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Collection Tier:
Tier 3

Medical ➔ Tooth Extractor Forceps

This item was part of a set of tools from a dental case, number 164950.
Current Location Status:
Education Program
Gift Of Estate Of Dr. Ruth Herrick
Discover: Grand Rapids Then & Now (October 22 2019)

Grand Rapids Then & Now will explore the concept of community, both now and during the Victorian Era.  It will examine how communities change by showing the differences between goods and services available in the 1890s and in the present.  This program highlights the people who lived in and traveled to Grand Rapids, their stories and contributions, and the community that has been built because of our predecessors.  Learners will explore the Streets of Old Grand Rapids Exhibit, engaging in artifact discovery and exhibit interpretation activities.

Student Objectives:

  • Students will observe differences between Grand Rapids today and Grand Rapids in 1890, specifically in the areas of communication, transportation, recreation, and architecture.
  • Students will be able to compare and contrast the present day and the Victorian Era in terms of how people meet basic needs of food, clothing and shelter.
  • Students will be able to describe the local economy during the 1890s after entering three shops in the exhibit and investigating the prices and availability of goods and services.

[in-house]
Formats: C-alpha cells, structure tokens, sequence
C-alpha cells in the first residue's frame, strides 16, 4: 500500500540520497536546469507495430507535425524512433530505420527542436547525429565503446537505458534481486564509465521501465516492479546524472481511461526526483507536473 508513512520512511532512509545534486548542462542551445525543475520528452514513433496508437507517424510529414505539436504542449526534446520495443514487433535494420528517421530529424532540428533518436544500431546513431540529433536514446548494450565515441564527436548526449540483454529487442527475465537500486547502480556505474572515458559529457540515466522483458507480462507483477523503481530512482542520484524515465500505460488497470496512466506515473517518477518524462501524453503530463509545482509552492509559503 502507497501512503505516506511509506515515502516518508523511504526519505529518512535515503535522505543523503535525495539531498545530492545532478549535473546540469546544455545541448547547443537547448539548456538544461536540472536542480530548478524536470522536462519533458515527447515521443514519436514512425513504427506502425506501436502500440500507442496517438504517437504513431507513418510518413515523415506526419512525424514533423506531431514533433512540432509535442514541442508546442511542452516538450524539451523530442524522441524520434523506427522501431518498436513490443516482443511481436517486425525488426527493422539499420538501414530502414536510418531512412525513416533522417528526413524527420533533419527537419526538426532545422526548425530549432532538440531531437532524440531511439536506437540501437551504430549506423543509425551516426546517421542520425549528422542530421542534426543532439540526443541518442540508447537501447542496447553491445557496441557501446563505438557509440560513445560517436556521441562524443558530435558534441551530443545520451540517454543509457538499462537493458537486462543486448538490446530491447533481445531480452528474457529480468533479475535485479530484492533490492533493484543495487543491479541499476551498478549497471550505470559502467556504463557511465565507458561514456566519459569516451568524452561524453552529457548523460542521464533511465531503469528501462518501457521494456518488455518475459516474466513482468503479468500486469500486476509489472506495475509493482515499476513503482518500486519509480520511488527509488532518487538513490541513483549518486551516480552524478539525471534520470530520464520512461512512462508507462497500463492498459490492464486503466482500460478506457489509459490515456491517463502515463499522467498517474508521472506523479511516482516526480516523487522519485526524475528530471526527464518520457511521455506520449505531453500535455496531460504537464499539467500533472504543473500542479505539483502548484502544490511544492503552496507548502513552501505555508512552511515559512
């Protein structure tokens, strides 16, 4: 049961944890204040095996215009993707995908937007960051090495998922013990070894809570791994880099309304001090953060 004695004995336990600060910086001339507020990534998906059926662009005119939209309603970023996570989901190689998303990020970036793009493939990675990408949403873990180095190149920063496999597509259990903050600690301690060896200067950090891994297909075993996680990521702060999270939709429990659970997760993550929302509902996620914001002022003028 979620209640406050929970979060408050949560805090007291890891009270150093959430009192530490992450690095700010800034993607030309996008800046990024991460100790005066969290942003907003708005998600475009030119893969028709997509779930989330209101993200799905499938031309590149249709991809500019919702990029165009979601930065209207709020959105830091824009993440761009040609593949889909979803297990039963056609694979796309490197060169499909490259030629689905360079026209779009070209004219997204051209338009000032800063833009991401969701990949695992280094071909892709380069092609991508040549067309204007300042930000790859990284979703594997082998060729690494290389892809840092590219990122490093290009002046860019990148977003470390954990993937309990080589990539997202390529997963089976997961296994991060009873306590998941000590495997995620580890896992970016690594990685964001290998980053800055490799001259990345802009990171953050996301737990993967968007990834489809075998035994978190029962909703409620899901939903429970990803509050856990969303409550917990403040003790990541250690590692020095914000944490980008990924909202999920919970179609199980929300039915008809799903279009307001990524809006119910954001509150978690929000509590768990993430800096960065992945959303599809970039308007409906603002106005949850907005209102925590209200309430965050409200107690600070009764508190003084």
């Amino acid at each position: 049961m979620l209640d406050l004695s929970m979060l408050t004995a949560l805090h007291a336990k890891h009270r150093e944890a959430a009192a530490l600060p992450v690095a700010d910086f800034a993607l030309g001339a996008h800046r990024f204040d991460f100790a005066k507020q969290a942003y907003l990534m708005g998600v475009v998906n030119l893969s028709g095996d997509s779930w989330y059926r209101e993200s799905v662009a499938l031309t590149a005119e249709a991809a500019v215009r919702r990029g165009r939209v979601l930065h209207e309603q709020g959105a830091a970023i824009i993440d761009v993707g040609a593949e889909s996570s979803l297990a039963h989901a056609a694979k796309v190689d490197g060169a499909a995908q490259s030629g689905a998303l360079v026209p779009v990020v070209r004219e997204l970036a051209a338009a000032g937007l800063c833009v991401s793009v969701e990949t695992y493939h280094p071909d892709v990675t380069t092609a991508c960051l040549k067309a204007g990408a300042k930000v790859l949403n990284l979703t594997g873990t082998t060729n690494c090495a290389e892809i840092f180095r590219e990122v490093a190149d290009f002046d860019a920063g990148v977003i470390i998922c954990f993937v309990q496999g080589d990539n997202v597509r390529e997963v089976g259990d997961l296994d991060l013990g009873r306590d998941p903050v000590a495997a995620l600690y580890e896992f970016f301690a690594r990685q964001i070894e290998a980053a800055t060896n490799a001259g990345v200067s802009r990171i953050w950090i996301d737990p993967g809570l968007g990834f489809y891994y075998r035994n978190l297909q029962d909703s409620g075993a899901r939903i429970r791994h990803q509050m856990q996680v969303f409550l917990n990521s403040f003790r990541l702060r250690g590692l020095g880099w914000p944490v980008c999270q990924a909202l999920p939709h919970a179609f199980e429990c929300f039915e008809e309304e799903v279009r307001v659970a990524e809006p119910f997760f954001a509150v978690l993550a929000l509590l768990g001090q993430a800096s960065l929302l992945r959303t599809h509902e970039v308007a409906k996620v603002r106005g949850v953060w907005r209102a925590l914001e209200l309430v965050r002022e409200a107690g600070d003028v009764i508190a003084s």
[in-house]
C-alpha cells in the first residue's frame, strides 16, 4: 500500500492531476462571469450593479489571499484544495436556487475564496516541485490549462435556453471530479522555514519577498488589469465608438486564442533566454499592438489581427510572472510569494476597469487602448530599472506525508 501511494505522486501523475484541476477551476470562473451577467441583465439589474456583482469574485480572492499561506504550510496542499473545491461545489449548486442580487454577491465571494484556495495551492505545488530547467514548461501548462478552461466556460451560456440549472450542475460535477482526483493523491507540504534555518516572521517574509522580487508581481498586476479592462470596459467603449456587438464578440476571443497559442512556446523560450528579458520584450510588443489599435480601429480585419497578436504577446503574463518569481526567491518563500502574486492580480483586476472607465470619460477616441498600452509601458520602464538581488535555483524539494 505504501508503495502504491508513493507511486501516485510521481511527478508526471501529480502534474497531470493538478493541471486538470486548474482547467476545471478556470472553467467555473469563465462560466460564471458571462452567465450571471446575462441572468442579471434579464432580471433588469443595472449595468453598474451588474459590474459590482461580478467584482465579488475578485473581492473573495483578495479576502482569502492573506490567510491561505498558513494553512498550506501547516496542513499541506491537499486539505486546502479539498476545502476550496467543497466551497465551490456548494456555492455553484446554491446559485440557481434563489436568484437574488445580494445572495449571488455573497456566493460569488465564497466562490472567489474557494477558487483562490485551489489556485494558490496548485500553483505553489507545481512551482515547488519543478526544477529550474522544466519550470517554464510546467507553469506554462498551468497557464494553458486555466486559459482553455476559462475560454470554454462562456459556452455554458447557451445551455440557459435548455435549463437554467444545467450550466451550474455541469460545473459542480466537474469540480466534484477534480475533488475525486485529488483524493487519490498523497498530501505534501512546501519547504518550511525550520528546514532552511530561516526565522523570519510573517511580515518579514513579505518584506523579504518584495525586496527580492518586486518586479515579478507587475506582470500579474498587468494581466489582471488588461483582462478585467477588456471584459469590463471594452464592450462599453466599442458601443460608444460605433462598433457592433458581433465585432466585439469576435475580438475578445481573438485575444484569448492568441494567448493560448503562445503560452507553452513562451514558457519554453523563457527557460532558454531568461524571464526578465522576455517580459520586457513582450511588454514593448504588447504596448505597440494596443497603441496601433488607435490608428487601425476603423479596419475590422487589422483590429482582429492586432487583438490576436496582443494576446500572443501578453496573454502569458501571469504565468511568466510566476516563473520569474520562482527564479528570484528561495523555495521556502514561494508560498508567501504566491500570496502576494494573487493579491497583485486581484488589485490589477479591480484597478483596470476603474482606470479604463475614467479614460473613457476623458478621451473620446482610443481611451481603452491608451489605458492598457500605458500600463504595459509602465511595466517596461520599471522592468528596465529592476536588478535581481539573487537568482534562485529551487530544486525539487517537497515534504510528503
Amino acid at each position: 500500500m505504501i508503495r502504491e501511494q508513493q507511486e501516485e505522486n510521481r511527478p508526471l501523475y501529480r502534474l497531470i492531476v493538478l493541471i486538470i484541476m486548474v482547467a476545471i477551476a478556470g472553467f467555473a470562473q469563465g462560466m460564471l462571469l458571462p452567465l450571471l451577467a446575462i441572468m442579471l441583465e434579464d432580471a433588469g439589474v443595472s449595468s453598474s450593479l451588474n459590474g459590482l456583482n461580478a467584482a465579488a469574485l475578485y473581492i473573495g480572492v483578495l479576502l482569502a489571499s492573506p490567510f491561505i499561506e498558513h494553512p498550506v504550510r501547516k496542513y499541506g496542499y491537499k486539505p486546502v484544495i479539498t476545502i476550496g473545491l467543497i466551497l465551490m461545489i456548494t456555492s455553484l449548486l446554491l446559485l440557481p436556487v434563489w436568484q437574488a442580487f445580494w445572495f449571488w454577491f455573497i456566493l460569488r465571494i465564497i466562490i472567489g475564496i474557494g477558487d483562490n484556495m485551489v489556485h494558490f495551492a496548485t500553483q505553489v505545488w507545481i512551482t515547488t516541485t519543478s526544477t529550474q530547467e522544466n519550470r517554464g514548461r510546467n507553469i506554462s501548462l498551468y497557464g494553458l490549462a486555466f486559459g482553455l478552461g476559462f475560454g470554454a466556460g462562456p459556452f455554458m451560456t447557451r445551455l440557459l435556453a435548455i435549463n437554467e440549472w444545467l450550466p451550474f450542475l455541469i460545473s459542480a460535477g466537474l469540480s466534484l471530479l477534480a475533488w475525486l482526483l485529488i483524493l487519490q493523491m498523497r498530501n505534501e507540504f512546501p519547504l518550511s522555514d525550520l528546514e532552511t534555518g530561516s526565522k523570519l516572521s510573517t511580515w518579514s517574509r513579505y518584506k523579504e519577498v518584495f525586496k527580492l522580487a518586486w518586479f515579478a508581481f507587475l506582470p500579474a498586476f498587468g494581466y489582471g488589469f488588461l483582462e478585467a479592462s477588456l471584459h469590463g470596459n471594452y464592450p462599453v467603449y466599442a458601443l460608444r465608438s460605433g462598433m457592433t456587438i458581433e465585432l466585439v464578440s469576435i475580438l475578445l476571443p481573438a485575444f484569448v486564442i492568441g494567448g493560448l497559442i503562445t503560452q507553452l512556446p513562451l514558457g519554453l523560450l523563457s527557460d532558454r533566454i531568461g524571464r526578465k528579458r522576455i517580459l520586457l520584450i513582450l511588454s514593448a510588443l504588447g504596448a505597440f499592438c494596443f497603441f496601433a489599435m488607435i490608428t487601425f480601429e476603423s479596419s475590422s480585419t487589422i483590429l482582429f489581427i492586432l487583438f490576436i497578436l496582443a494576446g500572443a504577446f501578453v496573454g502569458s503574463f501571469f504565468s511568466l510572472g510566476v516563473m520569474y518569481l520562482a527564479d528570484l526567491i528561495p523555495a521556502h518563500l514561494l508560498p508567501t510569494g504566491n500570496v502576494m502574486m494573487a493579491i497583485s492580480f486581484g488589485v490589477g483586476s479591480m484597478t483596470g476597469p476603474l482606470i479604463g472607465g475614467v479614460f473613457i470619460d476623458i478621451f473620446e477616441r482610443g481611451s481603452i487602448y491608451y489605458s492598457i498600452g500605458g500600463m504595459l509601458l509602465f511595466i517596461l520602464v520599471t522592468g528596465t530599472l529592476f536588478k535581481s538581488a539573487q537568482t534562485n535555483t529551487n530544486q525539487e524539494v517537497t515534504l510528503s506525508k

Curriculum Connections:
  • Michigan K-12 Social Studies Standards: H1 The World in Temporal Terms: Historical Habits of Mind, H2 Living and Working Together in Families and Communities, Now and Long Ago, H3 The History of Michigan and the Great Lakes Region, U6 The Development of an Industrial, Urban, and Global United States,G2 Places and Regions, G4 Human Systems, E1 The Market Economy, P1 Reading and Communication, P2 Inquiry Research and Analysis
  • ELA Common Core Standards for Reading and Speaking & Listening

Estate of Ruth Herrick
Born on July 6, 1895 in Ohio, Ruth Herrick became known as one of the first women physicians in Michigan. She studied at the University of Chicago Medical College and at Blodgett Memorial Hospital. Afterwards she began her practice in 1931 in Grand Rapids. She was an avid collector and took a strong interest in archaeology, having lectured at the Greenfield Village Museum and wrote and published a book entitled "Greentown glass: the Indiana Tumbler and Goblet Company and allied manufacturers (1959)". In 1961 she cooperated with the Kent County Medical Society in compiling a historic medical collection. She retired in 1973 and later passed away after an automobile accident on June 7, 1974, with many of her assets bequeathed to the Public Museum.